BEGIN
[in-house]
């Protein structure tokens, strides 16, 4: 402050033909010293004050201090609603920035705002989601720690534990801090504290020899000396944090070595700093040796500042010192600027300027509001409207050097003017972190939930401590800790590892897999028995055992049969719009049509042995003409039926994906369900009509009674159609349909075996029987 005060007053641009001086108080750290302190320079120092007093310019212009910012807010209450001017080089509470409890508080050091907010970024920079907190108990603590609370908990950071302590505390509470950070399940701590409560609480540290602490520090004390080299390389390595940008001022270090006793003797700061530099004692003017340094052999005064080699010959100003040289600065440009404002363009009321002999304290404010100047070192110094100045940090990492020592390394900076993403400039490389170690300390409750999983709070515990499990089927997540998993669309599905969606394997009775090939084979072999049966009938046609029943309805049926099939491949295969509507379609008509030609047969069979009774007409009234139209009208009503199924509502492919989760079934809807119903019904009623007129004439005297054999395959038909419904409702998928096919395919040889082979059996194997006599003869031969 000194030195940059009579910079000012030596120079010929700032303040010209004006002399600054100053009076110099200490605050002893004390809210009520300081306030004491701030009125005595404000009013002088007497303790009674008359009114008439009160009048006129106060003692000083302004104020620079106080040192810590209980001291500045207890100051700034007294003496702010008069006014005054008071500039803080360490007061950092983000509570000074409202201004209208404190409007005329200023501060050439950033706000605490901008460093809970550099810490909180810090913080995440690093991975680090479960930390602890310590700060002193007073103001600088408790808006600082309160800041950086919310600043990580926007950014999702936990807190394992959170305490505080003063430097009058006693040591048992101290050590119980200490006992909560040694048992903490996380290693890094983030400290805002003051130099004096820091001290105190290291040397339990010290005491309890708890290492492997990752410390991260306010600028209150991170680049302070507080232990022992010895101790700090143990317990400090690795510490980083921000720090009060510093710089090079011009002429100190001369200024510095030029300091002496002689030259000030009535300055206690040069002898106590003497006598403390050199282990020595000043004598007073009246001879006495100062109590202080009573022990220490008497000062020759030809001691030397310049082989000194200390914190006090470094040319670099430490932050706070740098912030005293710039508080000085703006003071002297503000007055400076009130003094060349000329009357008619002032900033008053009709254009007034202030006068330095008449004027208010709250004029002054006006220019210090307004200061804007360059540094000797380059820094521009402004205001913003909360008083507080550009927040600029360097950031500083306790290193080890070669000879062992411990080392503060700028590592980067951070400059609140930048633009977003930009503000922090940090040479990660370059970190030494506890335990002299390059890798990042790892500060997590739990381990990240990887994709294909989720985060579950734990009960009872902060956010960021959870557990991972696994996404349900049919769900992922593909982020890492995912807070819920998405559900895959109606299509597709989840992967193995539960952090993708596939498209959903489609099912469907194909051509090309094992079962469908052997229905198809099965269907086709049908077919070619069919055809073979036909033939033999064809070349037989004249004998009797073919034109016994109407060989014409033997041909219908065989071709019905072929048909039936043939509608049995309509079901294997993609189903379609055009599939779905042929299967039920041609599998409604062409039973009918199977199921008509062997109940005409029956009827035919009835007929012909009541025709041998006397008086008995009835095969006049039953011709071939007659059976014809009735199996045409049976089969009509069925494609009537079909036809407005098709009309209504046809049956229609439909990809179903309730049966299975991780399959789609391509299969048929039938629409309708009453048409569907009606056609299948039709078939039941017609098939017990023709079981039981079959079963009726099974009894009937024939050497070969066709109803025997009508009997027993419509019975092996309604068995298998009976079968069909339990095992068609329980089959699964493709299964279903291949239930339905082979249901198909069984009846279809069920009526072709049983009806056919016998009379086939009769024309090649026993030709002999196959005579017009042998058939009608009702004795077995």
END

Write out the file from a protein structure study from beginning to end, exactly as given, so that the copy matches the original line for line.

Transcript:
[in-house]
């Protein structure tokens, strides 16, 4: 402050033909010293004050201090609603920035705002989601720690534990801090504290020899000396944090070595700093040796500042010192600027300027509001409207050097003017972190939930401590800790590892897999028995055992049969719009049509042995003409039926994906369900009509009674159609349909075996029987 005060007053641009001086108080750290302190320079120092007093310019212009910012807010209450001017080089509470409890508080050091907010970024920079907190108990603590609370908990950071302590505390509470950070399940701590409560609480540290602490520090004390080299390389390595940008001022270090006793003797700061530099004692003017340094052999005064080699010959100003040289600065440009404002363009009321002999304290404010100047070192110094100045940090990492020592390394900076993403400039490389170690300390409750999983709070515990499990089927997540998993669309599905969606394997009775090939084979072999049966009938046609029943309805049926099939491949295969509507379609008509030609047969069979009774007409009234139209009208009503199924509502492919989760079934809807119903019904009623007129004439005297054999395959038909419904409702998928096919395919040889082979059996194997006599003869031969 000194030195940059009579910079000012030596120079010929700032303040010209004006002399600054100053009076110099200490605050002893004390809210009520300081306030004491701030009125005595404000009013002088007497303790009674008359009114008439009160009048006129106060003692000083302004104020620079106080040192810590209980001291500045207890100051700034007294003496702010008069006014005054008071500039803080360490007061950092983000509570000074409202201004209208404190409007005329200023501060050439950033706000605490901008460093809970550099810490909180810090913080995440690093991975680090479960930390602890310590700060002193007073103001600088408790808006600082309160800041950086919310600043990580926007950014999702936990807190394992959170305490505080003063430097009058006693040591048992101290050590119980200490006992909560040694048992903490996380290693890094983030400290805002003051130099004096820091001290105190290291040397339990010290005491309890708890290492492997990752410390991260306010600028209150991170680049302070507080232990022992010895101790700090143990317990400090690795510490980083921000720090009060510093710089090079011009002429100190001369200024510095030029300091002496002689030259000030009535300055206690040069002898106590003497006598403390050199282990020595000043004598007073009246001879006495100062109590202080009573022990220490008497000062020759030809001691030397310049082989000194200390914190006090470094040319670099430490932050706070740098912030005293710039508080000085703006003071002297503000007055400076009130003094060349000329009357008619002032900033008053009709254009007034202030006068330095008449004027208010709250004029002054006006220019210090307004200061804007360059540094000797380059820094521009402004205001913003909360008083507080550009927040600029360097950031500083306790290193080890070669000879062992411990080392503060700028590592980067951070400059609140930048633009977003930009503000922090940090040479990660370059970190030494506890335990002299390059890798990042790892500060997590739990381990990240990887994709294909989720985060579950734990009960009872902060956010960021959870557990991972696994996404349900049919769900992922593909982020890492995912807070819920998405559900895959109606299509597709989840992967193995539960952090993708596939498209959903489609099912469907194909051509090309094992079962469908052997229905198809099965269907086709049908077919070619069919055809073979036909033939033999064809070349037989004249004998009797073919034109016994109407060989014409033997041909219908065989071709019905072929048909039936043939509608049995309509079901294997993609189903379609055009599939779905042929299967039920041609599998409604062409039973009918199977199921008509062997109940005409029956009827035919009835007929012909009541025709041998006397008086008995009835095969006049039953011709071939007659059976014809009735199996045409049976089969009509069925494609009537079909036809407005098709009309209504046809049956229609439909990809179903309730049966299975991780399959789609391509299969048929039938629409309708009453048409569907009606056609299948039709078939039941017609098939017990023709079981039981079959079963009726099974009894009937024939050497070969066709109803025997009508009997027993419509019975092996309604068995298998009976079968069909339990095992068609329980089959699964493709299964279903291949239930339905082979249901198909069984009846279809069920009526072709049983009806056919016998009379086939009769024309090649026993030709002999196959005579017009042998058939009608009702004795077995």